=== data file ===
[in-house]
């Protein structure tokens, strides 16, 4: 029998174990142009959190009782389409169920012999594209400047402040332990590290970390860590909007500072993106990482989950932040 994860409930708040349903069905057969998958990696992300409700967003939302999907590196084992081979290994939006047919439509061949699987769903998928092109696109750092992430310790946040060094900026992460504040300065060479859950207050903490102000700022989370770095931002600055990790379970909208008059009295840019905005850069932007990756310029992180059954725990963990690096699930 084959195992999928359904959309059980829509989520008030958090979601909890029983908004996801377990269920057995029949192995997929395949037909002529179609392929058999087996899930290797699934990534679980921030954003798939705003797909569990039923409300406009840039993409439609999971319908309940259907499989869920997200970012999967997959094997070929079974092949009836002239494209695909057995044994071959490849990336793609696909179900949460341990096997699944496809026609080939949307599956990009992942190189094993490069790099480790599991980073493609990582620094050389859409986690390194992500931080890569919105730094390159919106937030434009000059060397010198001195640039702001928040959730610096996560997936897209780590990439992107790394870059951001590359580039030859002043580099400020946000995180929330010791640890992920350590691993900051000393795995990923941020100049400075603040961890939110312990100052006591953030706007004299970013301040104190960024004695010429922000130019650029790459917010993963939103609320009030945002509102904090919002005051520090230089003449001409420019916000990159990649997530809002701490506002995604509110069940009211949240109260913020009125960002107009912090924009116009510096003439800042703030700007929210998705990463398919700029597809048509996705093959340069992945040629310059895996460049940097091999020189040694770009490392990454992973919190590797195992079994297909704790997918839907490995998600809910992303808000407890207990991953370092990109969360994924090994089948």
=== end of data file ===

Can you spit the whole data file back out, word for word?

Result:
[in-house]
């Protein structure tokens, strides 16, 4: 029998174990142009959190009782389409169920012999594209400047402040332990590290970390860590909007500072993106990482989950932040 994860409930708040349903069905057969998958990696992300409700967003939302999907590196084992081979290994939006047919439509061949699987769903998928092109696109750092992430310790946040060094900026992460504040300065060479859950207050903490102000700022989370770095931002600055990790379970909208008059009295840019905005850069932007990756310029992180059954725990963990690096699930 084959195992999928359904959309059980829509989520008030958090979601909890029983908004996801377990269920057995029949192995997929395949037909002529179609392929058999087996899930290797699934990534679980921030954003798939705003797909569990039923409300406009840039993409439609999971319908309940259907499989869920997200970012999967997959094997070929079974092949009836002239494209695909057995044994071959490849990336793609696909179900949460341990096997699944496809026609080939949307599956990009992942190189094993490069790099480790599991980073493609990582620094050389859409986690390194992500931080890569919105730094390159919106937030434009000059060397010198001195640039702001928040959730610096996560997936897209780590990439992107790394870059951001590359580039030859002043580099400020946000995180929330010791640890992920350590691993900051000393795995990923941020100049400075603040961890939110312990100052006591953030706007004299970013301040104190960024004695010429922000130019650029790459917010993963939103609320009030945002509102904090919002005051520090230089003449001409420019916000990159990649997530809002701490506002995604509110069940009211949240109260913020009125960002107009912090924009116009510096003439800042703030700007929210998705990463398919700029597809048509996705093959340069992945040629310059895996460049940097091999020189040694770009490392990454992973919190590797195992079994297909704790997918839907490995998600809910992303808000407890207990991953370092990109969360994924090994089948």